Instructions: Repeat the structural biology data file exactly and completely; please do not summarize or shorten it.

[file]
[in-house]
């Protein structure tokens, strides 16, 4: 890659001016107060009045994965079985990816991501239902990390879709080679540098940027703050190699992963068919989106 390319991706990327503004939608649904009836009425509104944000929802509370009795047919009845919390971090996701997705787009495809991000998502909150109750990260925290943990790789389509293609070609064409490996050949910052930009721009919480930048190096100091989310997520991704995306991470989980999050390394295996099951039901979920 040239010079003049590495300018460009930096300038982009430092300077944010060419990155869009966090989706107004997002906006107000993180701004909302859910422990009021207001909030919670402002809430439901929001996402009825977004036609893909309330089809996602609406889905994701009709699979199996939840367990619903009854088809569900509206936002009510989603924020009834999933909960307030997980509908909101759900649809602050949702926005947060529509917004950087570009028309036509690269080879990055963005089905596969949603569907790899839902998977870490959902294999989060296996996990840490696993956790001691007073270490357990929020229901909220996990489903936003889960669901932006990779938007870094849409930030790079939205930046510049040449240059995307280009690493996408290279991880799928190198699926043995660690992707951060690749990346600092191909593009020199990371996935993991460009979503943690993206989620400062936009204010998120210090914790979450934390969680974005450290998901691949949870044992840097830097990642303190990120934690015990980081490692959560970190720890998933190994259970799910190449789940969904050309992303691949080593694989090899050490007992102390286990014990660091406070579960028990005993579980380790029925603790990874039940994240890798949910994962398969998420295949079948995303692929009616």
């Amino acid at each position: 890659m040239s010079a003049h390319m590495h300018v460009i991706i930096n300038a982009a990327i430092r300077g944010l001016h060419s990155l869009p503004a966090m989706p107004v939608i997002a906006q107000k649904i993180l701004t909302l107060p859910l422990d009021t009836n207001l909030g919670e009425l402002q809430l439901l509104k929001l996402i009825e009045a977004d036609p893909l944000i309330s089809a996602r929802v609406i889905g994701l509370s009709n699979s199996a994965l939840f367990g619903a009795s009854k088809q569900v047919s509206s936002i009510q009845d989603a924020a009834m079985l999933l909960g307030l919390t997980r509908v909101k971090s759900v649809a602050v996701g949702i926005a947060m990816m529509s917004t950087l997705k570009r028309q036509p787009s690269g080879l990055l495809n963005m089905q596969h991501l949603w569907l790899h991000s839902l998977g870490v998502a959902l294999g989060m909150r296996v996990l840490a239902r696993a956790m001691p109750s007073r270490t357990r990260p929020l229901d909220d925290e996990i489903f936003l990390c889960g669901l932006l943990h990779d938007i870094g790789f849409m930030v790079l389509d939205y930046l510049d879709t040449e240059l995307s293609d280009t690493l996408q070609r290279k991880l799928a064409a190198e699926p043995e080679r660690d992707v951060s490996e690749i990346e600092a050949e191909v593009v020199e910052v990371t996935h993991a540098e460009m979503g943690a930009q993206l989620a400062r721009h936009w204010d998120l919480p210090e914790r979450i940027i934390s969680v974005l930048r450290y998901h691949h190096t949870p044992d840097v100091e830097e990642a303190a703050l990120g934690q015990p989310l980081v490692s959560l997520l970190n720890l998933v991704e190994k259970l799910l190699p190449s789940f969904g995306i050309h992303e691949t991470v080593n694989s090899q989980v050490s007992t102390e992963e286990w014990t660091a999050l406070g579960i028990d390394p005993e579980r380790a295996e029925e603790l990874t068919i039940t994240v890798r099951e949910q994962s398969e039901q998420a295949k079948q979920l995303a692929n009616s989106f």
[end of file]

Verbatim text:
[in-house]
């Protein structure tokens, strides 16, 4: 890659001016107060009045994965079985990816991501239902990390879709080679540098940027703050190699992963068919989106 390319991706990327503004939608649904009836009425509104944000929802509370009795047919009845919390971090996701997705787009495809991000998502909150109750990260925290943990790789389509293609070609064409490996050949910052930009721009919480930048190096100091989310997520991704995306991470989980999050390394295996099951039901979920 040239010079003049590495300018460009930096300038982009430092300077944010060419990155869009966090989706107004997002906006107000993180701004909302859910422990009021207001909030919670402002809430439901929001996402009825977004036609893909309330089809996602609406889905994701009709699979199996939840367990619903009854088809569900509206936002009510989603924020009834999933909960307030997980509908909101759900649809602050949702926005947060529509917004950087570009028309036509690269080879990055963005089905596969949603569907790899839902998977870490959902294999989060296996996990840490696993956790001691007073270490357990929020229901909220996990489903936003889960669901932006990779938007870094849409930030790079939205930046510049040449240059995307280009690493996408290279991880799928190198699926043995660690992707951060690749990346600092191909593009020199990371996935993991460009979503943690993206989620400062936009204010998120210090914790979450934390969680974005450290998901691949949870044992840097830097990642303190990120934690015990980081490692959560970190720890998933190994259970799910190449789940969904050309992303691949080593694989090899050490007992102390286990014990660091406070579960028990005993579980380790029925603790990874039940994240890798949910994962398969998420295949079948995303692929009616």
């Amino acid at each position: 890659m040239s010079a003049h390319m590495h300018v460009i991706i930096n300038a982009a990327i430092r300077g944010l001016h060419s990155l869009p503004a966090m989706p107004v939608i997002a906006q107000k649904i993180l701004t909302l107060p859910l422990d009021t009836n207001l909030g919670e009425l402002q809430l439901l509104k929001l996402i009825e009045a977004d036609p893909l944000i309330s089809a996602r929802v609406i889905g994701l509370s009709n699979s199996a994965l939840f367990g619903a009795s009854k088809q569900v047919s509206s936002i009510q009845d989603a924020a009834m079985l999933l909960g307030l919390t997980r509908v909101k971090s759900v649809a602050v996701g949702i926005a947060m990816m529509s917004t950087l997705k570009r028309q036509p787009s690269g080879l990055l495809n963005m089905q596969h991501l949603w569907l790899h991000s839902l998977g870490v998502a959902l294999g989060m909150r296996v996990l840490a239902r696993a956790m001691p109750s007073r270490t357990r990260p929020l229901d909220d925290e996990i489903f936003l990390c889960g669901l932006l943990h990779d938007i870094g790789f849409m930030v790079l389509d939205y930046l510049d879709t040449e240059l995307s293609d280009t690493l996408q070609r290279k991880l799928a064409a190198e699926p043995e080679r660690d992707v951060s490996e690749i990346e600092a050949e191909v593009v020199e910052v990371t996935h993991a540098e460009m979503g943690a930009q993206l989620a400062r721009h936009w204010d998120l919480p210090e914790r979450i940027i934390s969680v974005l930048r450290y998901h691949h190096t949870p044992d840097v100091e830097e990642a303190a703050l990120g934690q015990p989310l980081v490692s959560l997520l970190n720890l998933v991704e190994k259970l799910l190699p190449s789940f969904g995306i050309h992303e691949t991470v080593n694989s090899q989980v050490s007992t102390e992963e286990w014990t660091a999050l406070g579960i028990d390394p005993e579980r380790a295996e029925e603790l990874t068919i039940t994240v890798r099951e949910q994962s398969e039901q998420a295949k079948q979920l995303a692929n009616s989106f």